News - Citroen - C1
PSA: No mergers!
Citroen claims Peugeot union - and ad hoc joint ventures - is all it needs
10 Nov 2006
By JOHN MELLOR
IF FORD is quietly looking for a home for some of its European PAG brands then it can forget PSA Peugeot-Citroen.
According to Frederic Banzet, a director of Citroen International who is in charge of all Citroen markets outside France, the lessons learned in the long digestion of Chrysler's European operations and the merger of Peugeot and Citroen have made the group shy of joining up with any other companies in a full-scale merger.
Asked by GoAuto if PSA had any ambitions to take over other brands he said: "No, not really. We believe that size through mergers is not really the right answer to building up scale."Mr Banzet, the most senior Citroen executive ever to visit Australia, said PSA was more interested in achieving scale by sharing components and models in joint ventures with other car-makers than in taking on other brands.
"This has definitely been the strategy of the group to try to share to get real scale on certain categories of components where scale matters including engines, gearboxes or a full car where it would be difficult to go ahead on our own.
"We have experience (with mergers). At the end of the day, PSA in its current shape is the result of one merger and one acquisition. So we know what it takes and how difficult it is to achieve one company from two.
We also know how difficult it is – in terms of what it brings or does not bring – to absorb another company," he said.
"If you tried with hindsight to look at the acquisition of the European subsidiaries of Chrysler it brought something, in a way, because perhaps it was the price to pay to kill a competitor and, at that time, it killed Simca in France and killed Hillman in the UK.
"On the other hand it was extremely costly.
"We had the merger of two networks and we lost good dealers in the move.
"At the end of the day, if you looked at it six or seven years later, we had two more plants but we were producing the same number of cars than before the Chrysler acquisition."Mr Banzet said: "It took more than 20 years for Peugeot and Citroen come together as a real group that was fully efficient as two brands with full-scale sharing of plans, engineering, etc. Twenty years!"The first stake of Peugeot in Citroen was in 1974 and we only really achieved the current organisation in 1997."Mr Banzet said that achieving scale through joint ventures was a better way to go.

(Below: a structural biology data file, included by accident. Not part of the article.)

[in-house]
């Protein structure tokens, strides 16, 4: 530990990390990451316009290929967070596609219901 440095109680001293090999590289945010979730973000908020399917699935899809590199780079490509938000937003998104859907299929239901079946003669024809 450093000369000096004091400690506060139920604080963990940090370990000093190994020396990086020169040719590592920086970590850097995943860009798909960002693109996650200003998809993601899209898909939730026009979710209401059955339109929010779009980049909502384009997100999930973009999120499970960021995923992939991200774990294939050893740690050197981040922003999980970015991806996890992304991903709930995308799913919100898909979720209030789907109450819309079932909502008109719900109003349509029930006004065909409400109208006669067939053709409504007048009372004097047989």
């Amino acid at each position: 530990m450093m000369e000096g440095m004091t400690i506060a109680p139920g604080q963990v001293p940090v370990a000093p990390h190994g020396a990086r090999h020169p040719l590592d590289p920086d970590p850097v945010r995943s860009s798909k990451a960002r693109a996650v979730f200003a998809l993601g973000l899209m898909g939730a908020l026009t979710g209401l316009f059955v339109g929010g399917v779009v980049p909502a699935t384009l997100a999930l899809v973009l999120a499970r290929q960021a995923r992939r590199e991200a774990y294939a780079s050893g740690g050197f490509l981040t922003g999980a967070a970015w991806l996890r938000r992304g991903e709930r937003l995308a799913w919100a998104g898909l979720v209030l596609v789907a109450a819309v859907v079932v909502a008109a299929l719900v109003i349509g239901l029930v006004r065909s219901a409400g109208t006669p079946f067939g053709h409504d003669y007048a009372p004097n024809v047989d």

The C1 and Peugeot 107 are made in a venture with Toyota, PSA has joint ventures with Ford on diesel engines, produces petrol engines with BMW, and co-operates with Fiat on light vans made by Fiat in Italy and sold under the Peugeot, Citroen and Fiat brands.
It also co-operates on large MPVs which are produced as a Fiat, Lancia, Peugeot and Citroen. PSA collaborates with Fiat and a Turkish company, Tofas, making a very cheap and very small light van.
The Aussie aim: 10,000
CITROEN is planning to increase its sales in Australia threefold over the next five years to about 10,000 units but plans to increase its dealer numbers by only a little over 50 per cent.
Citroen International director Frederic Banzet told a recent media conference in Sydney that Citroen was expecting to sell 3500 cars in Australia this year and in the medium-term was targeting 10,000 units a year.
"I don’t see why we cannot reach 10,000 plus within, say, five years," he said. "Everything leads logically to that figure knowing the current range, knowing the future range we will have, knowing where the Citroen brand is going and knowing the network we have today and the way the network will be developed further."General manager of Citroen Australia Miles Williams said that the dealer group would be increased from 30 dealers now to about 47 dealers.
"In our metropolitan areas we are pretty right – about 90 per cent right. But we need some rural coverage," he said.
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